The past couple years, I have learned way more than I ever dreamed I would about electric machines, batteries, energy, and the reality of science. I have read through and experimented with Bedini’s concepts, rejuvenated batteries (which is incredibly amazing!), and rewound several DC motors to mimic Tesla’s dynamos. I have also played around with plasma ignition and attempted to put that on the go kart (which I still have trouble getting to work). The go kart is now water injected and gets a few hundred miles per gallon. I have tried building all kinds of different battery chargers, radiant and not, some working and some not. I am currently working on a project which will try and combine a few of these concepts by implementing them on an electric scooter, which will recover the counter-EMF from the motor and more than double its output speed and run time. This is an incredibly exciting field! It has almost become a lifestyle and makes college classes and labs seem pretty dull. I now sit in my engineering classes and think about how the machines or circuits we learn about could be different, more efficient or how they intentionally kill off the counter EMF. This field of research has been very eye-opening and I hope to be able to do something with this knowledge as a career someday.
Besides the fact I have been trying to go for 2 years now, I think I should be picked because I would like to further my education and research in this subject area. I have purchased quite a few lectures and videos from previous conferences and get so much out of each one of them. I am also looking forward to learning new things at this conference, and gathering all the new information the speakers will give this year. I have been following these conferences for a while now, and they seem to keep getting better, so now is the time to attend, in my final year of college. I have been financially responsible for my college expenses and am going off student loans and funds I’ve made from summer jobs, so money is tight right now. This is the reason I did not attend the conference last year. To be one of the five lucky Electrical Engineering students would be a great honor.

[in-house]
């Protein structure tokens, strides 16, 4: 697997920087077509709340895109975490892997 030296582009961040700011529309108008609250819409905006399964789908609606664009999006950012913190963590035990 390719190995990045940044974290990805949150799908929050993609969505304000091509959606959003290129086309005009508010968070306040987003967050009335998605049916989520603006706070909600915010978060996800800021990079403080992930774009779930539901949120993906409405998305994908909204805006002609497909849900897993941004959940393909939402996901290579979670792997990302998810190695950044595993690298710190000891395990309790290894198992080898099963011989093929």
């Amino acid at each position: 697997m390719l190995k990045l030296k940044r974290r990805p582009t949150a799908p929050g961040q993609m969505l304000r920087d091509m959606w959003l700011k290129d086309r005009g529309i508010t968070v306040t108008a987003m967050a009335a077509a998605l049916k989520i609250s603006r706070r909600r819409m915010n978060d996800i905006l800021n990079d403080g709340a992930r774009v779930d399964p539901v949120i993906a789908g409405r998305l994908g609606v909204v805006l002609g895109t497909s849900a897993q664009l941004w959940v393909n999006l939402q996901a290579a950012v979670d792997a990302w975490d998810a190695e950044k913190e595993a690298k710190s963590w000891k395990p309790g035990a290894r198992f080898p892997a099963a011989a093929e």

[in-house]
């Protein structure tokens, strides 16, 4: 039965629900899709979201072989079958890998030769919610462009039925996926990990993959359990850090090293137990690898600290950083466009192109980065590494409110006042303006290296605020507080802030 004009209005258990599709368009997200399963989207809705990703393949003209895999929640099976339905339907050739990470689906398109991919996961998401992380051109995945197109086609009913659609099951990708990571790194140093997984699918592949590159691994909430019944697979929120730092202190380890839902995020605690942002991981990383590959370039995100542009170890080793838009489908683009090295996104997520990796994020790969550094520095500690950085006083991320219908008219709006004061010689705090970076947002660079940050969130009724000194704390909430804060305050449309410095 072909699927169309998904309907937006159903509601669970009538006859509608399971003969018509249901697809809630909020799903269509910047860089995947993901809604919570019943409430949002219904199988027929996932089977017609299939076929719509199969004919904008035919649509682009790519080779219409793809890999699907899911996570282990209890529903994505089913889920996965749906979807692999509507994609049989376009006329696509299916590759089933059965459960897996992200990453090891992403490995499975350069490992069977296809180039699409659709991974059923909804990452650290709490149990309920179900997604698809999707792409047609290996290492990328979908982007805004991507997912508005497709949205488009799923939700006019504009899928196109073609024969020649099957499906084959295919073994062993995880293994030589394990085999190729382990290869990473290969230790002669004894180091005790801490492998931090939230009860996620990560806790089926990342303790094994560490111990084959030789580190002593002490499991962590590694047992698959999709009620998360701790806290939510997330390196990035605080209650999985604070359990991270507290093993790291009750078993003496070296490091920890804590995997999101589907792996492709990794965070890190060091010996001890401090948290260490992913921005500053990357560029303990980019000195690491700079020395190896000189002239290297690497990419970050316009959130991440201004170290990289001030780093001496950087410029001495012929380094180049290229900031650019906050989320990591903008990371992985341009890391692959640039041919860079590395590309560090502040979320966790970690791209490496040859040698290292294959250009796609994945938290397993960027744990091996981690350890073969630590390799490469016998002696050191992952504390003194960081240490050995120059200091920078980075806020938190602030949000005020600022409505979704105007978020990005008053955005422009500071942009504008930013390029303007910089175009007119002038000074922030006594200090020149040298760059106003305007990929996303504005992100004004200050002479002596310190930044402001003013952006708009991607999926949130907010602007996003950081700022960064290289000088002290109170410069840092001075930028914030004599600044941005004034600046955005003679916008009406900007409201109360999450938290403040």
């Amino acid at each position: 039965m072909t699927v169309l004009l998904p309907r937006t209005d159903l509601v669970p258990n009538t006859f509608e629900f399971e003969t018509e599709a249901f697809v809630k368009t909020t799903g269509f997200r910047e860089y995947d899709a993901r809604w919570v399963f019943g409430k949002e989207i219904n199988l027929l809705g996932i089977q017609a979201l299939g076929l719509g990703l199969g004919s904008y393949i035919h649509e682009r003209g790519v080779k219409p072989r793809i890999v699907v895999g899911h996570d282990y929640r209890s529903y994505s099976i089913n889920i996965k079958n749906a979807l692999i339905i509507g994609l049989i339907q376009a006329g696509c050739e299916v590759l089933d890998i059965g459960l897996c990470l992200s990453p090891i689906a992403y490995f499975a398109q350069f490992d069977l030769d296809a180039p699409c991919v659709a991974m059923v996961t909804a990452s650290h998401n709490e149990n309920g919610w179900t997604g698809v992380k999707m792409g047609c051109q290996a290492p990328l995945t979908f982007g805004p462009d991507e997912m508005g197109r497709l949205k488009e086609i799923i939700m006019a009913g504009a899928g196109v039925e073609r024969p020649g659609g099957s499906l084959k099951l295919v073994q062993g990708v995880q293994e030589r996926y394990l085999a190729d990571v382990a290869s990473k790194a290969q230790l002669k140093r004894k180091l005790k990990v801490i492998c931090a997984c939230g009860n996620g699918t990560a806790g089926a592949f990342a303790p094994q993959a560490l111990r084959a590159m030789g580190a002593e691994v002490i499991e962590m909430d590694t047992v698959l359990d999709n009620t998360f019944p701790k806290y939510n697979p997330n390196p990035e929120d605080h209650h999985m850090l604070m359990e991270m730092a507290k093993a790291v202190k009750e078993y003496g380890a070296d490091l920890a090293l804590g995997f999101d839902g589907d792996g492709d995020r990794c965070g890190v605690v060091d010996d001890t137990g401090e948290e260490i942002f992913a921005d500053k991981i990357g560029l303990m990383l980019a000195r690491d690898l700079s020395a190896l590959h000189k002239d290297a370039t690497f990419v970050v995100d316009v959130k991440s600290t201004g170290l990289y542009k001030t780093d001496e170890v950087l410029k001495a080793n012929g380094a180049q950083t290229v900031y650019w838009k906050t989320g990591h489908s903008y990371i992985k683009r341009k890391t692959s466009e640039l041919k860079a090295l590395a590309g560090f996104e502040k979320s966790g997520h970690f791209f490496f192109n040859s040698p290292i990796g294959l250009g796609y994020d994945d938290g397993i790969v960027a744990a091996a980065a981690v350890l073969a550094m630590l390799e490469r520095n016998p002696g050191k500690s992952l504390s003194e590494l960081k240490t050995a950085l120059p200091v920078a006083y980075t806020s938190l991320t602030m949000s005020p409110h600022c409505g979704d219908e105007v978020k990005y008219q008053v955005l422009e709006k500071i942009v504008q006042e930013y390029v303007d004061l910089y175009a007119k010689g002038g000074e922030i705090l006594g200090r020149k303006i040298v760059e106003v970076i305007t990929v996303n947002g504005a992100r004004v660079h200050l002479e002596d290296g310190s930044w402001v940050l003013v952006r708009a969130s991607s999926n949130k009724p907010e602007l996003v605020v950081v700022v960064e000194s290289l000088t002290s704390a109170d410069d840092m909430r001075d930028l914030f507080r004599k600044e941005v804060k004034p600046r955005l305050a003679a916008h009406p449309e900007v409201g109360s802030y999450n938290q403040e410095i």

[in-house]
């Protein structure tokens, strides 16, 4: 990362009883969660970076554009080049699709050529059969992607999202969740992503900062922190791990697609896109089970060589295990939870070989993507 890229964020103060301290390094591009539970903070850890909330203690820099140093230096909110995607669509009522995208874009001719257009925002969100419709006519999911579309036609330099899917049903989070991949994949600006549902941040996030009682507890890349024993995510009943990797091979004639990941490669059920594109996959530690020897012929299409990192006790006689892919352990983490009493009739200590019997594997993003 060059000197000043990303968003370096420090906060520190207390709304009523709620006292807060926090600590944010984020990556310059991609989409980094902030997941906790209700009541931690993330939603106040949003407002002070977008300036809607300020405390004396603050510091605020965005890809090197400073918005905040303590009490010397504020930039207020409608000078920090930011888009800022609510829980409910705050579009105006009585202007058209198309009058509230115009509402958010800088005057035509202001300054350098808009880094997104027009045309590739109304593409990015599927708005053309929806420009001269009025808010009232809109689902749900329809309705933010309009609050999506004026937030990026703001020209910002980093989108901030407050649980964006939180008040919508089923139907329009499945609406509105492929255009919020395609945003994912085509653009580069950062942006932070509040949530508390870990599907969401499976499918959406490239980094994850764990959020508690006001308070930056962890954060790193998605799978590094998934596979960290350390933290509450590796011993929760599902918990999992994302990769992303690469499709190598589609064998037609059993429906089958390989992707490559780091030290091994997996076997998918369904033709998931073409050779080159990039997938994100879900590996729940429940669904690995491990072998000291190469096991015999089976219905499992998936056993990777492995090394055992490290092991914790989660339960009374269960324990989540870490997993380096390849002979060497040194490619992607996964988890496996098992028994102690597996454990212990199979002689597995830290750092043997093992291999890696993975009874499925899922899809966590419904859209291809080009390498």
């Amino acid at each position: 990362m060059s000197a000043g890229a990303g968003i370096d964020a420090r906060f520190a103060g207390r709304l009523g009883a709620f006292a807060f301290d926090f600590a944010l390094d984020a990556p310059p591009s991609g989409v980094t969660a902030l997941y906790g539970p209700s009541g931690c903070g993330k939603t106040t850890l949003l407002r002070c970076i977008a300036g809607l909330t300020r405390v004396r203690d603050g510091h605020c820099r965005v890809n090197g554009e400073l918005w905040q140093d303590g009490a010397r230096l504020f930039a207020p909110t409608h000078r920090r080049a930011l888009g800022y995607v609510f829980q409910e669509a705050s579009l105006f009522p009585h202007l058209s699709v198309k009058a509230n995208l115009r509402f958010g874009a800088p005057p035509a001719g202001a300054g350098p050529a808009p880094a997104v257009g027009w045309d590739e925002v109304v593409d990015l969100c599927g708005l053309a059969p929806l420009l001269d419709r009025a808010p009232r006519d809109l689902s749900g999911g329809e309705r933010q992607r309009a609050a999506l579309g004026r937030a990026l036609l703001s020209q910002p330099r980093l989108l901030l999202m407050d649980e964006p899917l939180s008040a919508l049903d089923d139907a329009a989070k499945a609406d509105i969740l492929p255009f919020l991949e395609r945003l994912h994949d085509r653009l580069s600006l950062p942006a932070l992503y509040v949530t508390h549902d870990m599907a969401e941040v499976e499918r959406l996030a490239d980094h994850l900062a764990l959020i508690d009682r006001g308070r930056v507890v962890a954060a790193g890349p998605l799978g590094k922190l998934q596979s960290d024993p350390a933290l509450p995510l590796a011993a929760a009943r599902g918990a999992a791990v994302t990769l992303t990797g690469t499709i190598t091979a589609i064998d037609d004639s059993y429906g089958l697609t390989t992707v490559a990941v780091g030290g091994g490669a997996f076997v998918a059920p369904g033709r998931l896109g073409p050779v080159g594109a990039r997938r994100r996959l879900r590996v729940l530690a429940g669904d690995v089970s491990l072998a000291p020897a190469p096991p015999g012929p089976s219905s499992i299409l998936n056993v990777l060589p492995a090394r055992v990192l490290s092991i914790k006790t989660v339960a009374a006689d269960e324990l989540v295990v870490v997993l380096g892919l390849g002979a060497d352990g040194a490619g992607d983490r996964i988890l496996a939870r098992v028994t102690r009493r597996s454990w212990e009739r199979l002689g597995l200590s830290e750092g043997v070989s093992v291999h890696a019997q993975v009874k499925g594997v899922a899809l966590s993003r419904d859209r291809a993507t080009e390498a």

In school, we have learned a lot of conventional methods. While there is merit in a lot of what we learn, I continue to notice that there seems to be more to the story. Through some of the videos and online research and some of my personal experiments, I know that there are many areas where conventional electronics and methods break down. I would love to go to this conference to further increase my knowledge on free energy devices and principles. I firmly believe that there are many problems in this world that can be fixed with the use of these devices. My brother has cerebral palsy and every seven years he needs to get a non-rechargeable battery replaced for a pump inside of him, which involves an invasive surgery. The last time he had the surgery, there were some complications that took a few days to get fixed and he will have to go through this again in six years. A free energy device would minimize the number of times he would need surgery.
Conventional batteries do not last as long as they should, in part because the loads are too electrically demanding, and the chargers aren’t doing their job. It does not make sense why we should just accept these inefficiencies in our systems. I see a lot of prehistoric methods being used and I would like to do my part to try and fix them. Based on the positive results I have gotten so far in my experiments and with some of my research on the internet, and your videos, I think this conference would help me turn the corner and give me a more well-rounded view on open-loop systems and principles. I am a hands-on thinker so having the opportunity to see some of these devices in person and talk to the inventors and great thinkers in free energy will be invaluable to me. This is not just a hobby for me, this is one of the greatest passions of my life.